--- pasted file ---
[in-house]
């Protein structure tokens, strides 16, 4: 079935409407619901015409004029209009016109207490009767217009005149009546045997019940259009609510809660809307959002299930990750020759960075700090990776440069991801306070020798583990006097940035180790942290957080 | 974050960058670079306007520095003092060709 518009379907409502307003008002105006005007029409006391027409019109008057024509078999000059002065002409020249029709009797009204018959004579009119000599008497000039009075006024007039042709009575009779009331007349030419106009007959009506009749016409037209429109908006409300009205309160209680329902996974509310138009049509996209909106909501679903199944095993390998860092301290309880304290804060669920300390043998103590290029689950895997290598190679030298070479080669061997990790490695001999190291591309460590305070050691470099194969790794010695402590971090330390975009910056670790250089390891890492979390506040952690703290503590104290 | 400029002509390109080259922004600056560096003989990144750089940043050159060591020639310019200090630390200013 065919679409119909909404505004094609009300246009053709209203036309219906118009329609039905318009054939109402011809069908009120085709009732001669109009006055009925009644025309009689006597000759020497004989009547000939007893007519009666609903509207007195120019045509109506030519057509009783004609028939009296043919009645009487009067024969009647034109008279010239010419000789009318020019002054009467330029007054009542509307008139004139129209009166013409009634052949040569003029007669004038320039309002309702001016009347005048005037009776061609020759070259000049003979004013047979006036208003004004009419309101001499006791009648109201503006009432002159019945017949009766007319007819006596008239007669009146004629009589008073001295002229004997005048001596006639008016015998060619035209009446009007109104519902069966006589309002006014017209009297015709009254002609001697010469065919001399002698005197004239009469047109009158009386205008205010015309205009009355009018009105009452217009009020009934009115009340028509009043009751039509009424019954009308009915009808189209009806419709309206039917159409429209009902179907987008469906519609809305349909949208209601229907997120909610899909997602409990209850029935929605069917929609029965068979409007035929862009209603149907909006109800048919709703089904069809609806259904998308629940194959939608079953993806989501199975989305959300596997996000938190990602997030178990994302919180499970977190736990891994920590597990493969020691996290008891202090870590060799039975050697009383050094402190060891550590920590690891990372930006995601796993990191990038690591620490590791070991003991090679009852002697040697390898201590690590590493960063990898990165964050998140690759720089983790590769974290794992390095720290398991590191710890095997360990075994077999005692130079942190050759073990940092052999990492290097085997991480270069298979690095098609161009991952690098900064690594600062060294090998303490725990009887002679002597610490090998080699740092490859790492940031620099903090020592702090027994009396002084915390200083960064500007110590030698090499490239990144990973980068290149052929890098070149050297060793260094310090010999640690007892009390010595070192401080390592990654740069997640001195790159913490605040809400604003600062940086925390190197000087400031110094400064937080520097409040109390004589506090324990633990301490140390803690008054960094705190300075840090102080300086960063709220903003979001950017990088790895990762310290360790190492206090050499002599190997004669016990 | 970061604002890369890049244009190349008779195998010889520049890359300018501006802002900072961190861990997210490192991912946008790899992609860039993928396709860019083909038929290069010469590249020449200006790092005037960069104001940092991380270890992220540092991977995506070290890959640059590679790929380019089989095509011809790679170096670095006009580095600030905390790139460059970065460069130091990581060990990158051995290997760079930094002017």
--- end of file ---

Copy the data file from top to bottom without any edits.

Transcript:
[in-house]
């Protein structure tokens, strides 16, 4: 079935409407619901015409004029209009016109207490009767217009005149009546045997019940259009609510809660809307959002299930990750020759960075700090990776440069991801306070020798583990006097940035180790942290957080 | 974050960058670079306007520095003092060709 518009379907409502307003008002105006005007029409006391027409019109008057024509078999000059002065002409020249029709009797009204018959004579009119000599008497000039009075006024007039042709009575009779009331007349030419106009007959009506009749016409037209429109908006409300009205309160209680329902996974509310138009049509996209909106909501679903199944095993390998860092301290309880304290804060669920300390043998103590290029689950895997290598190679030298070479080669061997990790490695001999190291591309460590305070050691470099194969790794010695402590971090330390975009910056670790250089390891890492979390506040952690703290503590104290 | 400029002509390109080259922004600056560096003989990144750089940043050159060591020639310019200090630390200013 065919679409119909909404505004094609009300246009053709209203036309219906118009329609039905318009054939109402011809069908009120085709009732001669109009006055009925009644025309009689006597000759020497004989009547000939007893007519009666609903509207007195120019045509109506030519057509009783004609028939009296043919009645009487009067024969009647034109008279010239010419000789009318020019002054009467330029007054009542509307008139004139129209009166013409009634052949040569003029007669004038320039309002309702001016009347005048005037009776061609020759070259000049003979004013047979006036208003004004009419309101001499006791009648109201503006009432002159019945017949009766007319007819006596008239007669009146004629009589008073001295002229004997005048001596006639008016015998060619035209009446009007109104519902069966006589309002006014017209009297015709009254002609001697010469065919001399002698005197004239009469047109009158009386205008205010015309205009009355009018009105009452217009009020009934009115009340028509009043009751039509009424019954009308009915009808189209009806419709309206039917159409429209009902179907987008469906519609809305349909949208209601229907997120909610899909997602409990209850029935929605069917929609029965068979409007035929862009209603149907909006109800048919709703089904069809609806259904998308629940194959939608079953993806989501199975989305959300596997996000938190990602997030178990994302919180499970977190736990891994920590597990493969020691996290008891202090870590060799039975050697009383050094402190060891550590920590690891990372930006995601796993990191990038690591620490590791070991003991090679009852002697040697390898201590690590590493960063990898990165964050998140690759720089983790590769974290794992390095720290398991590191710890095997360990075994077999005692130079942190050759073990940092052999990492290097085997991480270069298979690095098609161009991952690098900064690594600062060294090998303490725990009887002679002597610490090998080699740092490859790492940031620099903090020592702090027994009396002084915390200083960064500007110590030698090499490239990144990973980068290149052929890098070149050297060793260094310090010999640690007892009390010595070192401080390592990654740069997640001195790159913490605040809400604003600062940086925390190197000087400031110094400064937080520097409040109390004589506090324990633990301490140390803690008054960094705190300075840090102080300086960063709220903003979001950017990088790895990762310290360790190492206090050499002599190997004669016990 | 970061604002890369890049244009190349008779195998010889520049890359300018501006802002900072961190861990997210490192991912946008790899992609860039993928396709860019083909038929290069010469590249020449200006790092005037960069104001940092991380270890992220540092991977995506070290890959640059590679790929380019089989095509011809790679170096670095006009580095600030905390790139460059970065460069130091990581060990990158051995290997760079930094002017």